Quite right too, how on earth could they be expected to challenge men calling players not behaving in manly enough ways for them "homos and faggots"? What is this, communist fairy land?
We haven't done that anywhere else, after all. People can be told to stop "acting gay" at work and that's fine, right? Or be criticised for having "man hands"?
It's not ok for politicians to say or do homophobic things either.
Let's face it, this list could go on and on. The point is homophobia, biphobia and transphobia are everywhere, and challenging them is a part of many queer* people's lives, as well as cis-gendered and straight people with integrity and confidence in standing up against oppressions they do not experience first-hand. And rugby is far from alone in being a safe place for queer* hating.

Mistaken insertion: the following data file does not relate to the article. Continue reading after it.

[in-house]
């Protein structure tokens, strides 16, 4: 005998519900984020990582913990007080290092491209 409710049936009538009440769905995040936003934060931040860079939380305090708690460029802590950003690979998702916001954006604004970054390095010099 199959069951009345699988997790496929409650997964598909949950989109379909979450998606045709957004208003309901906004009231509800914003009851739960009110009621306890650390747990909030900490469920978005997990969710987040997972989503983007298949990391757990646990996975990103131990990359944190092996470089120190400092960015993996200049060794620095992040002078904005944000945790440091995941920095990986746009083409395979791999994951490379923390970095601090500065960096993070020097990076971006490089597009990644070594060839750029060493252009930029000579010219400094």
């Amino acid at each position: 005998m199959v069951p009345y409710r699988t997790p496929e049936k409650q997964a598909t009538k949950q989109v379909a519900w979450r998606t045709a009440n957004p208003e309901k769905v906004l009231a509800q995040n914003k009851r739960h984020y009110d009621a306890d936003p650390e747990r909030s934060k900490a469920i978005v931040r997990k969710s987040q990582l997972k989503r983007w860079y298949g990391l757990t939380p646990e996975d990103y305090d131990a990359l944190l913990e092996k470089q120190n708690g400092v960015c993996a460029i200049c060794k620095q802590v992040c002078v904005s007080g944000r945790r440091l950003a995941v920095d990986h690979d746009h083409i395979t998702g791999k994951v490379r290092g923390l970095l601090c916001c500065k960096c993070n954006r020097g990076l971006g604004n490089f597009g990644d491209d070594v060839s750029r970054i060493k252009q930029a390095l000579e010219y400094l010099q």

But my second point is this: being able to go to flagship social events - and in Aotearoa New Zealand, an All Blacks game is a flagship social event - and not be surrounded by abuse should be a right. We shouldn't have to listen to racist or sexist or gender policing or homophobic or biphobic or transphobic or ableist abuse. We should be able to expect to enjoy a flagship social event safely. We should be able to cuddle our same-sex partner or sit in our wheelchair or korero Māori or wear a short skirt or play with our gender presentation or not fit rigid gender norms.......
Without that being terrifying. Without being scared of being verbally abused. Without being threatened by people around us.
So come on sports venues and sports bodies. Welcome the bravery of Hannah Spyskma. We shouldn't accept homophobia - or any other kind of oppression, discrimination and hate speech - in our sports grounds or anywhere else. Other multi-million dollar professional men's sports have taken a stance on homophobia - why not the All Blacks?